Book Review

Notorious RBG – Book Review

Book Rating: ★★★★★ (5/5 stars)
Audio Book Performance: ★★★☆☆ (3/5 Stars)
Total Rating: ★★★★★ (5/5 stars)

On September 18th, 2020, I opened Facebook to discover the terrible news: Justice Ruth Bader Ginsburg had passed away. Champion of women’s rights, feminist icon, and notorious for her dissents, the United States lost one of its most noble justices. While I was mourning with many others across the nation, for both this amazing woman and for the uncertain future of the supreme court, I realized I didn’t know that much about her. Yes, I knew she was a leading force in the feminist movement and a powerhouse on the Supreme Court, but what adversary did she face? Why was she so strong? So I scoured the internet and found this book, Notorious RBG.

And notorious she is.

This book was fast read (or listen in my case) detailing RBG’s life in a way that would make her proud. I fell more in love with this woman as I learned about her life: a Jewish Woman from Brooklyn, born the same year as my grandmother, she went through many struggles that to me, a millennial, see as a product of the past. Women couldn’t open a bank account without their husband? No maternity leave? While today we still face issues regarding equal pay and the right body autonomy, it’s amazing the hurdles RBG had to overcome. This book gives only glimpse of what she had to deal with, read more like a newspaper report than a novel, but that’s okay. For someone who just wants to dabble in RBG’s life, this is enough to get a feel for this woman.

RBG was more than just the hardworking, nocturnal justice who refused to step back. She was an advocate, a loving partner and mother, an opera enthusiast, and calculated and well thought out individual. She really did do 20 push ups a day, according to her trainer, and while people asked her to step down, she said it wasn’t time. RBG fought the stereotypes placed against women, and even though she is gone, her work is far from over.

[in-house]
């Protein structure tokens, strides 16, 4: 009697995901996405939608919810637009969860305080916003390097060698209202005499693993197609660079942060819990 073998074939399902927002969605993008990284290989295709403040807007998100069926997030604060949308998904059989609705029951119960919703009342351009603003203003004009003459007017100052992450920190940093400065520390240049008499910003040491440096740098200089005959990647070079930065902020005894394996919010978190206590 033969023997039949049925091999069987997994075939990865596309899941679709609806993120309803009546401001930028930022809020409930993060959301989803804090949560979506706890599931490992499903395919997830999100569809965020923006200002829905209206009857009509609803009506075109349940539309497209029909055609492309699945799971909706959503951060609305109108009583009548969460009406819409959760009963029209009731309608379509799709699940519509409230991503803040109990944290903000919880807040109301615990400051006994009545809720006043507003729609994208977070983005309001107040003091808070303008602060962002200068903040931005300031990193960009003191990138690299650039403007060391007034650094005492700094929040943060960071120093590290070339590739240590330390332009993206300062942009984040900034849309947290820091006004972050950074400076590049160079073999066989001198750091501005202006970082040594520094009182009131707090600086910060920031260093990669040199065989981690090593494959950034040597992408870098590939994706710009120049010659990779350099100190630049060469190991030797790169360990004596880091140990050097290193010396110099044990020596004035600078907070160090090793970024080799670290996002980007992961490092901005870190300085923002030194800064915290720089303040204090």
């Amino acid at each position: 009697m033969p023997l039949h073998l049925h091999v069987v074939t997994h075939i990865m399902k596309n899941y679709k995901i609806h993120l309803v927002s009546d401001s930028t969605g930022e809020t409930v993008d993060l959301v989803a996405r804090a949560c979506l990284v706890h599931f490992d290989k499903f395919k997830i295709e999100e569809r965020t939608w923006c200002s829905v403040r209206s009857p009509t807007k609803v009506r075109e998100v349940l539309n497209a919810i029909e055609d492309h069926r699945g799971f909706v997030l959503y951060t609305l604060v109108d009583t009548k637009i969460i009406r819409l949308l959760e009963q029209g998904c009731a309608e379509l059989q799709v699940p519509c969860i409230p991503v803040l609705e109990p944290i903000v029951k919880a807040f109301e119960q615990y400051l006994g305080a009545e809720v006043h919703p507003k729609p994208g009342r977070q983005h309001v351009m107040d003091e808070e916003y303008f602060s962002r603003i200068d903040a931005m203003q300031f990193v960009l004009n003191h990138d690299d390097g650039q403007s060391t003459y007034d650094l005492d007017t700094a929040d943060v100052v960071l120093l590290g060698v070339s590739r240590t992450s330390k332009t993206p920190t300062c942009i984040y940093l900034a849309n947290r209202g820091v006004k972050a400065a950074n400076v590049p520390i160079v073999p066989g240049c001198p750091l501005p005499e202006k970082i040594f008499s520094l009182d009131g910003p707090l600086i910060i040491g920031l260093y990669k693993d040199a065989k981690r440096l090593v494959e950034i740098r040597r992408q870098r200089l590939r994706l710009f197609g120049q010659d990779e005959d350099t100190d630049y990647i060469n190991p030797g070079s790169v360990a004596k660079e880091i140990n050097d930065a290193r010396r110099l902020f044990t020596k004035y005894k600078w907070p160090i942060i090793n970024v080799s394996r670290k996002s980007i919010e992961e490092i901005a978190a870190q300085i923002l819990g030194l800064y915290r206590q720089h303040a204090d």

RBG has empowered a generation of women to rise up.

Sure, some people on both sides of the political aisle might not agree with her politics. The right might call her a radical feminist, or the left might consider her too compromising. But you have to admire the way she tackled law: educate others but force their opinion. Forcing an opinion ultimately brings backlash, as she detailed with Roe v. Wade. Everything must be done with precision for RBG, that is what made her dissents even more striking and detailed.

As this book was written before Donald Trump’s election in 2016, I do wonder how RBG’s opinions changed. Did she regret not stepping down during Obama’s presidency? (Probably not.) Did she fear for our country and her legacy? (I would imagine so.) But did she fight? (Absolutely.)

I intend to keep learning about RBG and other women who have helped make my life today possible. This won’t be the last book about Ruth Bader Ginsburg I’ll read.

What’s it about?

Supreme Court Justice Ruth Bader Ginsburg never asked for fame—she has only tried to make the world a little better and a little freer.

But nearly a half-century into her career, something funny happened to the octogenarian: she won the internet. Across America, people who weren’t even born when Ginsburg first made her name as a feminist pioneer are tattooing themselves with her face, setting her famously searing dissents to music, and making viral videos in tribute.

Notorious RBG, inspired by the Tumblr that amused the Justice herself and brought to you by its founder and an award-winning feminist journalist, is more than just a love letter. It draws on intimate access to Ginsburg’s family members, close friends, colleagues, and clerks, as well an interview with the Justice herself. An original hybrid of reported narrative, annotated dissents, rare archival photos and documents, and illustrations, the book tells a never-before-told story of an unusual and transformative woman who transcends generational divides. As the country struggles with the unfinished business of gender equality and civil rights, Ginsburg stands as a testament to how far we can come with a little chutzpah.

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